Written by Sister Jan Kilian, this blog will give an understanding of what it’s like to be Franciscan. Living out the spirit of Saint Francis, we see all God’s creation as brother and sister. We, Franciscan Sisters of Little Falls, are committed to building relationships and community, ministering wherever there is greatest need, promoting justice and healing Mother Earth’s wounds. My writings will give a glimpse of the compassion, spirituality, interconnectedness and goodness of living Franciscan.

Friday, October 31, 2008

The Death of my Brother

by Sister Cordy Korkowski

Some memories stay with us a long time. How will I ever forget my last day with my brother Gerald. On September 12, 2008 I drove down to Brooklyn Park, the home of Jerry and Patty. How excited I was to be spending the weekend with him. His three year journey with cancer was long…and we could never spend too much time with him. It was a bumpy road…some days with so much pain and other days with energy to go salmon fishing, hunting, creating remarkable woodcraft items, attending family gatherings and enjoying golf, the casino and many other events with brothers, sisters, friends and extended family.

Today was different. As I was welcomed into their house, Patty, his wife of six years, met me and my sister Faye at the door and noticed the tears in my eyes. She said, “Oh, you know!”. We had received a phone call enroute to their home that Jerry was critically ill. Patty continued, “ Jerry said that today was the day he would die”. Oh, how hard to hear those words…yet so mysterious. How did he know? I wanted to drink in every moment of life that was left with Gerald. How pained I felt, yet there were waves of relief that he would not have to suffer anymore. He gave us, in his 59 years, so much love, goodness, friendship and joy. This should be enough.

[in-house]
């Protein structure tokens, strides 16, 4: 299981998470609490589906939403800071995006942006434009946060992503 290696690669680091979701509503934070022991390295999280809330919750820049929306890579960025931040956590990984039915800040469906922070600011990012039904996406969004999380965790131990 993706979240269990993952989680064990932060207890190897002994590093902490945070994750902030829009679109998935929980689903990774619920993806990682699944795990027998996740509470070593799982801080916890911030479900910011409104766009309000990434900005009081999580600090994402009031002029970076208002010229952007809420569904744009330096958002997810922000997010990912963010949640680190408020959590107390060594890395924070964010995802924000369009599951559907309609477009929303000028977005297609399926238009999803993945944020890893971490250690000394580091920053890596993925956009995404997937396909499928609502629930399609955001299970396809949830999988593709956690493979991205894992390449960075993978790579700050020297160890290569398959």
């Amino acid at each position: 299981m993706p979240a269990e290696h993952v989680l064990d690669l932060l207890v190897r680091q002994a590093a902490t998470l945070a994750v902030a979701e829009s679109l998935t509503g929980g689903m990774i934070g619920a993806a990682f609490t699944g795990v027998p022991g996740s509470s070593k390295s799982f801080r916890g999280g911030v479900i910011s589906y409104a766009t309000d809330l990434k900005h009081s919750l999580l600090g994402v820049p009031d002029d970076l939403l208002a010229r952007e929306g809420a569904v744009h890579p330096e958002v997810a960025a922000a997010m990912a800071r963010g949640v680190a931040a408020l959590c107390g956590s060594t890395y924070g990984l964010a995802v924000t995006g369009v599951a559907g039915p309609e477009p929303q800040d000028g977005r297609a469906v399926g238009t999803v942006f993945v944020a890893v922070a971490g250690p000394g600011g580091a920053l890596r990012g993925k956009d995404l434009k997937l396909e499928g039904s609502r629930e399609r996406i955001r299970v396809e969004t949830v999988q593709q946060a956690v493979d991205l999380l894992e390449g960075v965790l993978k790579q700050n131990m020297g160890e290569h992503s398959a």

As it turned out, September 12 was a day of great pain for him. I have never seen anyone suffer in the way that he did on September 12. Luckily for me, I brought Eucharist with me and he was happy I did…and I could only imagine that tonight the mystery of Eucharist became totally fulfilled. Now, he would meet Jesus face to face. As I shared the Eucharist, I was deeply touched by his faith and openness to enter into this last day on earth. Gerald was a person of deep faith.

All day long, Patty, Jody, his daughter and Hailey, his granddaughter and our family ministered to him. My family spent the entire day with him and into the evening. At about 10:30 p.m., Patty asked if I would lead a prayer that I brought with me that is used for someone near death. Gerald became very still when we began the prayer, listening, being present to the Mystery of God so real for him at this time. The prayer began, “We will bring you to the door of your new Eternal home… At the close of the prayer, he began breathing more and more slowly until he graciously left us for his New Dwelling at 11:05 p.m. How many emotions swept through each of us. We had just been witnesses to a great passing over to eternity. There was so much to say , but silence held all of our feelings just then. We loved him so much and he loved us. Now, as we celebrate the feast of All Saints, November 1, 2008, I believe my brother Gerald enjoys the radiance of God’s light and new life.